Study to explore the "Mechanisms of consistently disconnected soil water pools over (pore)space and time" in discussion for Hydrology and Earth System Sciences
We present in HESSD an extensive stable isotope data set gathered by the Surface Hydrology and Erosion group at IDAEA-CSIC, Barcelona. Our study sheds light on the hypothesis of “ecohydrological separation” that was stated in the seminal paper by Brooks et al. (2010) almost ten years ago. Their publication initiated many stable isotope (2H and 18O) studies in ecohydrology, tree physiology, and vadose zone hydrology. However, the mechanism of how two subsurface water pools of different isotopic compositions evolve and persist are not yet understood.
This lack of understanding is partly due to insufficient sampling frequencies of isotope data in the field. We overcome this limitation by a unique sampling design gathering isotope data of mobile and bulk soil water, rainfall, groundwater, and stream water in a fortnightly frequency over 8 months. We further extended our study by four years using long-term stable isotope and soil moisture data to reveal that the seasonal dry down of the soil and the wetting up of the soil pores with isotopically distinct rainfall can explain the disjunct isotopic compositions of water that is either stored in the soil or routed quickly to the groundwater and streams.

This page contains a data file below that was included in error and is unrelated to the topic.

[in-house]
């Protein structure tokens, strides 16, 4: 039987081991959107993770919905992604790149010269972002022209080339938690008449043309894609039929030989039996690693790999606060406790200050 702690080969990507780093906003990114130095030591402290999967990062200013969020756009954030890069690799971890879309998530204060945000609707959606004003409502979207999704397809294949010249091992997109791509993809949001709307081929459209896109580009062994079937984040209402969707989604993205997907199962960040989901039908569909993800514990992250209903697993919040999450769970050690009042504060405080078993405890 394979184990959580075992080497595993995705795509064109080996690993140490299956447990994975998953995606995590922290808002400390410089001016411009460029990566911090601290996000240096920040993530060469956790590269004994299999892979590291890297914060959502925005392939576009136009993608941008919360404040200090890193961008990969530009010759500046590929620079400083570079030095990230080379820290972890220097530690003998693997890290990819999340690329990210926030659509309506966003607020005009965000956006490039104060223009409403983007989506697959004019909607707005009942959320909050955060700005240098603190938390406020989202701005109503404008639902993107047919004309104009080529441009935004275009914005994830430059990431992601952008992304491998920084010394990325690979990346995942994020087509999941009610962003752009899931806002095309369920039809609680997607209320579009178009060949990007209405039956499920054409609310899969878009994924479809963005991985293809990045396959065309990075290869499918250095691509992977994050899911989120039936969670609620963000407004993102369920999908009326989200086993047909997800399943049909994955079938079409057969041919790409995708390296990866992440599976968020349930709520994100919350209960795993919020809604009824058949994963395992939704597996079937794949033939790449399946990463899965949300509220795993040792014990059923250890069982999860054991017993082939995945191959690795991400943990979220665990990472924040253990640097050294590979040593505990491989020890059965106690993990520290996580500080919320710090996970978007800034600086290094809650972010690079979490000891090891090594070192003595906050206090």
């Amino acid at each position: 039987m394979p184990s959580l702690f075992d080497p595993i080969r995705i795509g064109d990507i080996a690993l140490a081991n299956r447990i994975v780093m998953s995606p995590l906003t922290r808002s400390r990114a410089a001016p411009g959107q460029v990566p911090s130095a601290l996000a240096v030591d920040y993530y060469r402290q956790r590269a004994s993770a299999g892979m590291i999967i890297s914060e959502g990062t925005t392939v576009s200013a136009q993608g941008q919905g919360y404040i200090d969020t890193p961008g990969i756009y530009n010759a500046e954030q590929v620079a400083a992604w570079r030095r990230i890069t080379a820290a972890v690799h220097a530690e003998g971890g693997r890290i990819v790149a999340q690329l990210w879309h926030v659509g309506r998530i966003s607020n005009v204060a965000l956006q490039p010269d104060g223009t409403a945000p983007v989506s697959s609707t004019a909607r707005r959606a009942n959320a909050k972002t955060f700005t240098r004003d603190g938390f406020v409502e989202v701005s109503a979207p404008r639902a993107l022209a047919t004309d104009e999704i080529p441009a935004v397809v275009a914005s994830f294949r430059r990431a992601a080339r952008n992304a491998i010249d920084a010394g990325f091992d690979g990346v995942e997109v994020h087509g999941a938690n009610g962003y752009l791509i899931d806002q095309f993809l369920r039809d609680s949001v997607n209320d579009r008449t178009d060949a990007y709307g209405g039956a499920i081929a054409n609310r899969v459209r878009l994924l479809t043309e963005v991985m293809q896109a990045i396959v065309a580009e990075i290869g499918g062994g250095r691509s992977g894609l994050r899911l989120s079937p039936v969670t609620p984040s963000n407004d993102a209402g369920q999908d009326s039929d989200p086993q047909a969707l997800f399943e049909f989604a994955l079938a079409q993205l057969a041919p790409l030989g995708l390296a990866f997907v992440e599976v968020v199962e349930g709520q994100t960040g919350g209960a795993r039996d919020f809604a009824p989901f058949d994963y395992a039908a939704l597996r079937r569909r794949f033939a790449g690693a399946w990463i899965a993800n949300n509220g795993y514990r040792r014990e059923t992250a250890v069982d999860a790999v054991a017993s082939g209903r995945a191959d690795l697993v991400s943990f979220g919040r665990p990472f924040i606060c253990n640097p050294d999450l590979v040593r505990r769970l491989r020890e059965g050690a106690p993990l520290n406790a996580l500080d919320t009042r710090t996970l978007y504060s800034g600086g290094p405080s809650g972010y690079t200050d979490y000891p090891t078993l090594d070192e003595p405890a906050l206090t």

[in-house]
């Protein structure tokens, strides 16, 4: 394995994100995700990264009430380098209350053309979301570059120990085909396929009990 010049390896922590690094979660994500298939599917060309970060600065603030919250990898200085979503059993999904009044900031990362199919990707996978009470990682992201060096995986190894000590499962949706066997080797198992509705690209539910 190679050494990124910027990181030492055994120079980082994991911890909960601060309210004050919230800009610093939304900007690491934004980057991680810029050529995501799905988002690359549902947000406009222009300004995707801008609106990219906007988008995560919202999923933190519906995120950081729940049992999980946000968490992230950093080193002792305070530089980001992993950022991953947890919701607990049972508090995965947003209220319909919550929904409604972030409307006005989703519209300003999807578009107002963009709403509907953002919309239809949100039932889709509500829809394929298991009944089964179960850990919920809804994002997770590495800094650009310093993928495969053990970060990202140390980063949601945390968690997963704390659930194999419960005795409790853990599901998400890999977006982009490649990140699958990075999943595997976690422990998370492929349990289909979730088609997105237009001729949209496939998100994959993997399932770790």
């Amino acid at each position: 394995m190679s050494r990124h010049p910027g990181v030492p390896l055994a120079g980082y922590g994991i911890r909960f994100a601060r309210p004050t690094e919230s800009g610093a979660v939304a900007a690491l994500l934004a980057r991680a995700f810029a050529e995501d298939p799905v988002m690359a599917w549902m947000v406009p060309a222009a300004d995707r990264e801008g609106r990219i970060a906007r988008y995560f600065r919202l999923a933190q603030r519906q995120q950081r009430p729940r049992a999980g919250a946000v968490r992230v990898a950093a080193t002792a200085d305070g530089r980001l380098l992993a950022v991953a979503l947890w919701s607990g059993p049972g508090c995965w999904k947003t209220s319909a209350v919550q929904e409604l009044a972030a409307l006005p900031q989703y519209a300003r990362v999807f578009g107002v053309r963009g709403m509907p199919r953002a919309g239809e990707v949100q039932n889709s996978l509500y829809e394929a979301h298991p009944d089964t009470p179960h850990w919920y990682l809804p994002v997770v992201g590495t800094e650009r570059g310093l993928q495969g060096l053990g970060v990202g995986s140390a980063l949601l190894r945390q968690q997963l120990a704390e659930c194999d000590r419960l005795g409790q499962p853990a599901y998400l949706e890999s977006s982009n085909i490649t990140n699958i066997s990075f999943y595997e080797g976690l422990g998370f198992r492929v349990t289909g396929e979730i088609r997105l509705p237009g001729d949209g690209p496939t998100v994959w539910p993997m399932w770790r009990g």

Our findings provide the scientific basis to refute the often-made assumption in environmental modelling that water is well mixed in the subsurface. We further provide suggestions on how to implement our findings in future modelling frame works, by accounting for pore scale variability of water transport.